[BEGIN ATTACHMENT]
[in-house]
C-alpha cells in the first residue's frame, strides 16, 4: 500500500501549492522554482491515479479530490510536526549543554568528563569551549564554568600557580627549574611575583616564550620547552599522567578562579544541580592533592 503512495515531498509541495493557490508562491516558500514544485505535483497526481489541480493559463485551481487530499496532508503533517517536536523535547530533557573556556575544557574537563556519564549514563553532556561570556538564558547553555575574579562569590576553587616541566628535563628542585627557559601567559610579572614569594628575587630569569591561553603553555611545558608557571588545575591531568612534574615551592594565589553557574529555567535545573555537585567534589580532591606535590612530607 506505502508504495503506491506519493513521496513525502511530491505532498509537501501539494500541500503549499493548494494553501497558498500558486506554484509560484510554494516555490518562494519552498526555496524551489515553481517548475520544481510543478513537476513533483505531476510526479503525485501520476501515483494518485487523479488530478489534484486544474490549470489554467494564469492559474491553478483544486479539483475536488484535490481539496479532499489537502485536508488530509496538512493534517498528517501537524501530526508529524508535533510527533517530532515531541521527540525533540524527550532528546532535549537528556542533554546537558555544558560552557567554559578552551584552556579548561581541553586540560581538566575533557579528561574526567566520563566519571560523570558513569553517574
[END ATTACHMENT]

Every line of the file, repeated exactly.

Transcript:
[in-house]
C-alpha cells in the first residue's frame, strides 16, 4: 500500500501549492522554482491515479479530490510536526549543554568528563569551549564554568600557580627549574611575583616564550620547552599522567578562579544541580592533592 503512495515531498509541495493557490508562491516558500514544485505535483497526481489541480493559463485551481487530499496532508503533517517536536523535547530533557573556556575544557574537563556519564549514563553532556561570556538564558547553555575574579562569590576553587616541566628535563628542585627557559601567559610579572614569594628575587630569569591561553603553555611545558608557571588545575591531568612534574615551592594565589553557574529555567535545573555537585567534589580532591606535590612530607 506505502508504495503506491506519493513521496513525502511530491505532498509537501501539494500541500503549499493548494494553501497558498500558486506554484509560484510554494516555490518562494519552498526555496524551489515553481517548475520544481510543478513537476513533483505531476510526479503525485501520476501515483494518485487523479488530478489534484486544474490549470489554467494564469492559474491553478483544486479539483475536488484535490481539496479532499489537502485536508488530509496538512493534517498528517501537524501530526508529524508535533510527533517530532515531541521527540525533540524527550532528546532535549537528556542533554546537558555544558560552557567554559578552551584552556579548561581541553586540560581538566575533557579528561574526567566520563566519571560523570558513569553517574